Computed tomography could be a risk to public health
N Engl J Med 2007;357:2277-84 [Full Text]
Computed tomography (CT) generates ionising radiation, so each scan carries a small but detectable increase in the lifetime risk of cancer. For most people, the diagnostic benefit of a scan outweighs the risk, but at least two experts are getting worried about the effects on the US population of a sharp rise in the use of computed tomography for diagnosis and screening. They estimate that 1-2% of all cancers in the US are attributable to radiation from CT scans [View slide in free full-text BMJ article pdf online].
Children are particularly vulnerable. They are more radiosensitive than adults and have more remaining years of life in which to develop cancer. In the US, 6-11% of scans are performed in children, often to diagnose or rule out appendicitis. Ultrasound might be a better option, say the experts. Other questionable uses of CT, particularly multiple scans, include the investigation of seizures, chronic headaches, or blunt trauma. Using CT defensively is even harder to justify, but not uncommon.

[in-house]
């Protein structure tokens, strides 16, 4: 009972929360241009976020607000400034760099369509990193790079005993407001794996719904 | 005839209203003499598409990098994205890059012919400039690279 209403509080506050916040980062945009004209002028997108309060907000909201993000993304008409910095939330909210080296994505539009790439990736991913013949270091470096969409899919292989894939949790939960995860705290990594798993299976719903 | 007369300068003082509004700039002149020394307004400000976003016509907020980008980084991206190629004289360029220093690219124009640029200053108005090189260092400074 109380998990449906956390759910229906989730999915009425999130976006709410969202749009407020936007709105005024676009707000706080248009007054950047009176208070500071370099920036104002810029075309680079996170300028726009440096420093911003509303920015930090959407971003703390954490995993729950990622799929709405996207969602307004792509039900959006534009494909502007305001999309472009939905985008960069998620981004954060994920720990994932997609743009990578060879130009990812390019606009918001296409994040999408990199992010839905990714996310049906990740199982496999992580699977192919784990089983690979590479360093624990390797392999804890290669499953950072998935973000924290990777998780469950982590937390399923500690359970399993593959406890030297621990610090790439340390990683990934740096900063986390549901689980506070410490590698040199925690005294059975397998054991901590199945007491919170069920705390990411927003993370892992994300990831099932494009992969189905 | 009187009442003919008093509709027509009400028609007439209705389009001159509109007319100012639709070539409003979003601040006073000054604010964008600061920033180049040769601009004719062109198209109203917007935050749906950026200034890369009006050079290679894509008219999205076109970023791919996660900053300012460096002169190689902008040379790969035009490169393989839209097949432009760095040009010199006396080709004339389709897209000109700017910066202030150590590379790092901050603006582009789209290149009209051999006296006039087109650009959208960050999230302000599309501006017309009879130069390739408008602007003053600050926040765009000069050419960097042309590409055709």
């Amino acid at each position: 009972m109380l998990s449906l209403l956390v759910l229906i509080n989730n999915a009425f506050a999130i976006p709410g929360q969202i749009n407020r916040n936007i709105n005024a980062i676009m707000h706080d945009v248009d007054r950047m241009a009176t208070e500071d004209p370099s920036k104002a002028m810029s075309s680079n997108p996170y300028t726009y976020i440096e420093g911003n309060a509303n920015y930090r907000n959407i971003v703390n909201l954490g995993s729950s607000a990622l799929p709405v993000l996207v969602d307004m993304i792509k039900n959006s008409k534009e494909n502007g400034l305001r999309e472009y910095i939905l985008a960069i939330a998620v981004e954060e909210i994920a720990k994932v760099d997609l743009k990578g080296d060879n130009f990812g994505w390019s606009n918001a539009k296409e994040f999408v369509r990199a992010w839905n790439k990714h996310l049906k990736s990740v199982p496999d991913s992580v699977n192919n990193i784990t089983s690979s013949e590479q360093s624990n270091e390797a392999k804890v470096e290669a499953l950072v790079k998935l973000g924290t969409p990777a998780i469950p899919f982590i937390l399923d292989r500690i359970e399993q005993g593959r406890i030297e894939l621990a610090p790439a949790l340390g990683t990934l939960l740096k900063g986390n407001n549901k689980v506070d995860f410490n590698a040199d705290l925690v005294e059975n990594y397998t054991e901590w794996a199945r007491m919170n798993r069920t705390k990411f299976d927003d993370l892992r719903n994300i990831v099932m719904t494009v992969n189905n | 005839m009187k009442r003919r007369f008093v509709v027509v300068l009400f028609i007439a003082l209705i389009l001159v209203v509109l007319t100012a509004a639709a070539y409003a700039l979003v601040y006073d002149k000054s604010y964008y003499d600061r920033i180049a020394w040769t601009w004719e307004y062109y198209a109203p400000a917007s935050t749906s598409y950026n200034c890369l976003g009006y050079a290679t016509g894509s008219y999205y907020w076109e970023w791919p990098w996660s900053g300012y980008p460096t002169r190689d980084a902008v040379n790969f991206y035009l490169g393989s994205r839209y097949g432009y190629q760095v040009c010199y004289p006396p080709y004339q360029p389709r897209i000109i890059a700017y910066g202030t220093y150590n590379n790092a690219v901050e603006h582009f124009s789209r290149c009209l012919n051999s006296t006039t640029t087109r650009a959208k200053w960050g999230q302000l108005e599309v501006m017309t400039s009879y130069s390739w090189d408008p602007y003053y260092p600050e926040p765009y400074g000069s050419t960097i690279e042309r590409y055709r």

Anecdotal evidence indicates that up to a third of CT scans could be replaced by other diagnostic tests, or not done at all, say the experts. If that is true, about 20 million adults and more than a million children in the US are irradiated unnecessarily each year.
Copyright © 2007 by the BMJ Publishing Group Ltd.